ENGLISH cricket fans who need to cheer themselves up during the forthcoming Ashes series will be able to turn to some crisp-tasting, all-natural Australian cider for solace.
The Hills Cider Company, South Australia’s largest producer of artisan ciders, has sent its first shipment of apple, pear and apple and ginger cider to the United Kingdom in time for the northern summer – prime cider drinking season.
Steve Dorman, co-founder of the Adelaide-based operation, says the company is already exporting its ciders to Hong Kong, Singapore and Papua New Guinea but is now targeting Britain as a major new market.
“At this stage we’re still testing the waters,” he says. “But we’re feeling really positive about potential sales in the UK – the reaction so far has been very enthusiastic.”
Dorman admits that sending Aussie cider to Britain – a country which has been making cider since Roman times – may sound like coals to Newcastle, but is confident they can capture a slice of the lucrative UK cider market – worth £3.05 billion [A$5.95 billion] a year.
“What we’re offering is quite different to the usual British cider styles,” he says. “Out ciders are really clean-tasting, fresh and fruit driven. They are also very food friendly and we’re promoting them as an alternative to drinking wine with your meal.”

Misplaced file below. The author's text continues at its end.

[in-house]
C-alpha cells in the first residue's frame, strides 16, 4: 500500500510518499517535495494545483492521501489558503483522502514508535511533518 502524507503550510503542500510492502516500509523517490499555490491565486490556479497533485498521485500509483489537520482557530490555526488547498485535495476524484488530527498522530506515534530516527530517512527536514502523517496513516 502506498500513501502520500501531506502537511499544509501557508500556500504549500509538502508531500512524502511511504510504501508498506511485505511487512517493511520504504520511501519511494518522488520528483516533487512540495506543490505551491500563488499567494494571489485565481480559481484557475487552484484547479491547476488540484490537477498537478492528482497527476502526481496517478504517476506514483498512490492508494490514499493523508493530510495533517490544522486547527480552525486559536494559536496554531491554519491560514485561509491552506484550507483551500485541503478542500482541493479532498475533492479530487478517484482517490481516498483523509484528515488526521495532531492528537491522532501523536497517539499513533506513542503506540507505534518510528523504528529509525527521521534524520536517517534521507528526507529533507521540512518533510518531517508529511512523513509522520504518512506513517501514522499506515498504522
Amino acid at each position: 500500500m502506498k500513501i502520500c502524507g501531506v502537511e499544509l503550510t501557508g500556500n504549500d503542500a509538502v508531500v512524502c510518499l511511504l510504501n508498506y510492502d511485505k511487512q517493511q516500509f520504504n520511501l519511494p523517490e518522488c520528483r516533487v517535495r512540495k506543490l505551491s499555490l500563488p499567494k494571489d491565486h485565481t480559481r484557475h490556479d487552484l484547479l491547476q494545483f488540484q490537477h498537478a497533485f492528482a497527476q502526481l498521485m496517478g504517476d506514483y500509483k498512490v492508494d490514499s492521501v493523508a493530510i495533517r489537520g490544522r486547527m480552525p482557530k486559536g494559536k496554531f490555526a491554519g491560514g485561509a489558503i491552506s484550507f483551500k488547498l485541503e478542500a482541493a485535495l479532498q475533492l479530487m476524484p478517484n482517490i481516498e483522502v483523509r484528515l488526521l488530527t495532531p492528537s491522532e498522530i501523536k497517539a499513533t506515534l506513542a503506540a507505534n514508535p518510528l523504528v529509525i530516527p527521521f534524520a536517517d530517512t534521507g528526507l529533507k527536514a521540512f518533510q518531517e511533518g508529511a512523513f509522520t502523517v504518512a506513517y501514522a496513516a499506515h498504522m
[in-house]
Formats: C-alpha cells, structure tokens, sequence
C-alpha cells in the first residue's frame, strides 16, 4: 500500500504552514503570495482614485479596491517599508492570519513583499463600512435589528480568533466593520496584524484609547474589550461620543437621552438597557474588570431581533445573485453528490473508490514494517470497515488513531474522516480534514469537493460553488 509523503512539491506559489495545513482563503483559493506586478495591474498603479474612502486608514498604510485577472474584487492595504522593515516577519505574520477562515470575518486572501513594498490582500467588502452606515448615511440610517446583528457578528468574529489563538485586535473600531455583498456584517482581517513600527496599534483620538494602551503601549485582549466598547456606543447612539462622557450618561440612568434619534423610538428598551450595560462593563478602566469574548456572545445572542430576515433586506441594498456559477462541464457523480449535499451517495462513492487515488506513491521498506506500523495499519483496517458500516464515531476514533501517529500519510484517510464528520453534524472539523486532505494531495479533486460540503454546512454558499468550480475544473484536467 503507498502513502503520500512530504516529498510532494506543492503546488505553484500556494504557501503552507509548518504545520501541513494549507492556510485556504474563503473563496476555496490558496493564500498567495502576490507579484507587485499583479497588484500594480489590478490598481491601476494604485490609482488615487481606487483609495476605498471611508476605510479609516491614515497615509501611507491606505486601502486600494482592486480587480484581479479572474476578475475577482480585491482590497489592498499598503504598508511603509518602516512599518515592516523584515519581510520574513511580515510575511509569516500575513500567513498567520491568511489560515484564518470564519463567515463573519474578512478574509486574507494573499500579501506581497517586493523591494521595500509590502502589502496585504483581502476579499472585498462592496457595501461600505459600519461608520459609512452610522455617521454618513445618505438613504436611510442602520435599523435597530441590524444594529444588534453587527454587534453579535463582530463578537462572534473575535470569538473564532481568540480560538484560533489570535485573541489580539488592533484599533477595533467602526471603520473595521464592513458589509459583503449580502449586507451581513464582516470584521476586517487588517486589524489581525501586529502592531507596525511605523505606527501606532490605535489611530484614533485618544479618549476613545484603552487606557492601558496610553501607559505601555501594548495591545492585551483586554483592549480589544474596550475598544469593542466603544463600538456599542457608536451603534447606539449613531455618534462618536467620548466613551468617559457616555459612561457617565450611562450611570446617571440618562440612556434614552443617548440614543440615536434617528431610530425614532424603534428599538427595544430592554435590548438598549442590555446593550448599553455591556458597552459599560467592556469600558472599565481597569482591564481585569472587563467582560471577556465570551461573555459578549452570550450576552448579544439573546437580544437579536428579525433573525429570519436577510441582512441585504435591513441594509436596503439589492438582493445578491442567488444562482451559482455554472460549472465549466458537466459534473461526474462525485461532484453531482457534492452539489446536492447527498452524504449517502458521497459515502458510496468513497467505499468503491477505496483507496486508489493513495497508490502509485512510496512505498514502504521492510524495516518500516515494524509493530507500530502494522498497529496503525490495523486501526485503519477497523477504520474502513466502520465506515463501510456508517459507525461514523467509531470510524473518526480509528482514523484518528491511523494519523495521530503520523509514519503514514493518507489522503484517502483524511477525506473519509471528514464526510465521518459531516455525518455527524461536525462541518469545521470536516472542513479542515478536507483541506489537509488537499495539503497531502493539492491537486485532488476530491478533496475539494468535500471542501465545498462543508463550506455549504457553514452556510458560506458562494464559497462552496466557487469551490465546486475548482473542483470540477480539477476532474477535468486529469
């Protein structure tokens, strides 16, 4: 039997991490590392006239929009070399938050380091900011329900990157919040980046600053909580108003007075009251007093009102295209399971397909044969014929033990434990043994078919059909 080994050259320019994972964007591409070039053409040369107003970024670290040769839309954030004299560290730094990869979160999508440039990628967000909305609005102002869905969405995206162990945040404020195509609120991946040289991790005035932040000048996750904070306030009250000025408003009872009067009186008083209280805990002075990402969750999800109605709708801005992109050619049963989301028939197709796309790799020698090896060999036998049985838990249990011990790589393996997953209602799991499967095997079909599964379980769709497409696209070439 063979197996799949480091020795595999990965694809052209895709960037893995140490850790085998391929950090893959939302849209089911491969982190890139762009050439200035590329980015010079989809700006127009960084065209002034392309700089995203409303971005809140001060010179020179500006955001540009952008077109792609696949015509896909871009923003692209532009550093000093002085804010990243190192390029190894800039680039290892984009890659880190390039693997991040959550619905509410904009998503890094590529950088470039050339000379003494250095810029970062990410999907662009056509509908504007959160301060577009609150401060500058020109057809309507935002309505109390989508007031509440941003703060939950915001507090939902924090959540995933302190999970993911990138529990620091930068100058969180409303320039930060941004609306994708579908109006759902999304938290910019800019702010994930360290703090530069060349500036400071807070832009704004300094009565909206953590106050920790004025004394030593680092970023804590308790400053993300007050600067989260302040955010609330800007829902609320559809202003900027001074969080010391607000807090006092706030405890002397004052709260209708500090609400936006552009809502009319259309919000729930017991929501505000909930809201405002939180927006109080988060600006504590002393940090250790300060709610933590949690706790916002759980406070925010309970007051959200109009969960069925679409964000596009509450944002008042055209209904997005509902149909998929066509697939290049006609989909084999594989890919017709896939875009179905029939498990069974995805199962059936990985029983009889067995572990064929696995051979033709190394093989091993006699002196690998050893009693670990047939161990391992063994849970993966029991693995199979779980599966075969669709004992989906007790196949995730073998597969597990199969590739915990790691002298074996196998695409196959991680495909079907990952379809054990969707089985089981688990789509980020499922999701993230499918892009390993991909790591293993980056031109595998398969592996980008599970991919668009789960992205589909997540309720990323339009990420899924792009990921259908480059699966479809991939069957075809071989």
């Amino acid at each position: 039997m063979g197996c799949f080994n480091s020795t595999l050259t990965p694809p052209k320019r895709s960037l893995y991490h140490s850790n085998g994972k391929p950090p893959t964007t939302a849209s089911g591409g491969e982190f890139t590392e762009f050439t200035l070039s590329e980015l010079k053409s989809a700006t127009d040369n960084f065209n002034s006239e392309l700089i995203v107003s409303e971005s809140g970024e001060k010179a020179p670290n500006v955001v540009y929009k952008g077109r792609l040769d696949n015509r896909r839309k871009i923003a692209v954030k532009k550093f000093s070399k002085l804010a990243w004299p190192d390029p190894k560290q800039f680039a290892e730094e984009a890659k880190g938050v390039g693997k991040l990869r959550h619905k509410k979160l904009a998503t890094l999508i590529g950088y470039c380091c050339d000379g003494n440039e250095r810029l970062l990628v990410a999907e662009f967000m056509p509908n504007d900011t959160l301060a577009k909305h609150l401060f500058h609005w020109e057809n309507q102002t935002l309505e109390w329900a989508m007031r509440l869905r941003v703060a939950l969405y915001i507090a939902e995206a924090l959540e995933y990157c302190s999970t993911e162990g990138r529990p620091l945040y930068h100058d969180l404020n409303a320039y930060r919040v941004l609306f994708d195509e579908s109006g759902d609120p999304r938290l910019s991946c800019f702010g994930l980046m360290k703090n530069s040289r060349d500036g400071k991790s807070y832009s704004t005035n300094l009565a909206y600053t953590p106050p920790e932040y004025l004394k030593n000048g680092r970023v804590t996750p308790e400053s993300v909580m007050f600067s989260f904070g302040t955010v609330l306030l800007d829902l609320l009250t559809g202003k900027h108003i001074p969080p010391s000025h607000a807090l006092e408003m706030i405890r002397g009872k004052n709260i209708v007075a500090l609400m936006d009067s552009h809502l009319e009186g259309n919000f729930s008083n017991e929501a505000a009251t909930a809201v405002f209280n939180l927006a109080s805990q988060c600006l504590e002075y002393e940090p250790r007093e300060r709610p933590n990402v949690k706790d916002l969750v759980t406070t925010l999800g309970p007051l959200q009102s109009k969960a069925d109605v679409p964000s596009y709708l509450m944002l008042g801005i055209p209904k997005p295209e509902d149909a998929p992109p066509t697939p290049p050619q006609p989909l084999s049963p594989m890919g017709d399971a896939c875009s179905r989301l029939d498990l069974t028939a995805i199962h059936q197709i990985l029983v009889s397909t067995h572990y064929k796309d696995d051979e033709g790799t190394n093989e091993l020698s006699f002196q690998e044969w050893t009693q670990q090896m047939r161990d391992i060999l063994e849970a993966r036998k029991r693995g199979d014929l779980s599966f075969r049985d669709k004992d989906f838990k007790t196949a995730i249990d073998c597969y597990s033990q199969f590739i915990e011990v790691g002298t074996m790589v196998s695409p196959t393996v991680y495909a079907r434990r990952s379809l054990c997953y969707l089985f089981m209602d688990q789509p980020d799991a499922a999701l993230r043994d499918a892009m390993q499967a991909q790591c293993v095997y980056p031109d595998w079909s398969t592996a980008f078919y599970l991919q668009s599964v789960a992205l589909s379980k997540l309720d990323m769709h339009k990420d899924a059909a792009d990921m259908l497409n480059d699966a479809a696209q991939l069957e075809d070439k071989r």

The South Australian cider brand has already caught the attention of some of Europe’s top cider judges, winning trophies at both the Dublin Beer Cup and International Cider Championship in south-west England.
“There’s a big difference in flavour between our ciders and European ciders,” says Dorman, a former winemaker. “We don’t use concentrate, added flavours or sugars – just 100 per cent per cent fresh fruit from the Adelaide Hills.”
The Hills Cider collection.
The Hills Cider Company, founded by Steve Dorman and Tobias Kline in 2010, is hoping that its fresh-tasting ciders will enjoy the same kind of success now enjoyed by Australian wine in Britain.
“There are parallels with what was happening 30 years ago when Australia wine producers first broke into the UK,” says Dorman. “It’s a classic case of New World versus Old World styles and techniques.”
Although the first shipment of South Australian artisan cider to Britain is fairly modest (just 65 cartons) the company is firmly focused on export sales – having targeted the United States, New Zealand, China and Canada for future growth.
“Our real focus as a company over the next 24 months will be on exports,” says Dorman.
This is no doubt welcome news to many family-owned apple and pear orchards in the Adelaide Hills – the company already buys 15 per cent of the region’s annual apple crop.
But winning over British cider drinkers will not be a walk in the park. Not only is the UK one of the most crowded cider markets in the world, consumption of cider (which has been surging for the past decade) is beginning to plateau.
“Cider sales in the UK have been phenomenal over the past few years – as they have in Australia,” says Dorman. “Today, cider is the only beverage category not in decline. We’re very excited about the opportunity in UK for our ciders.”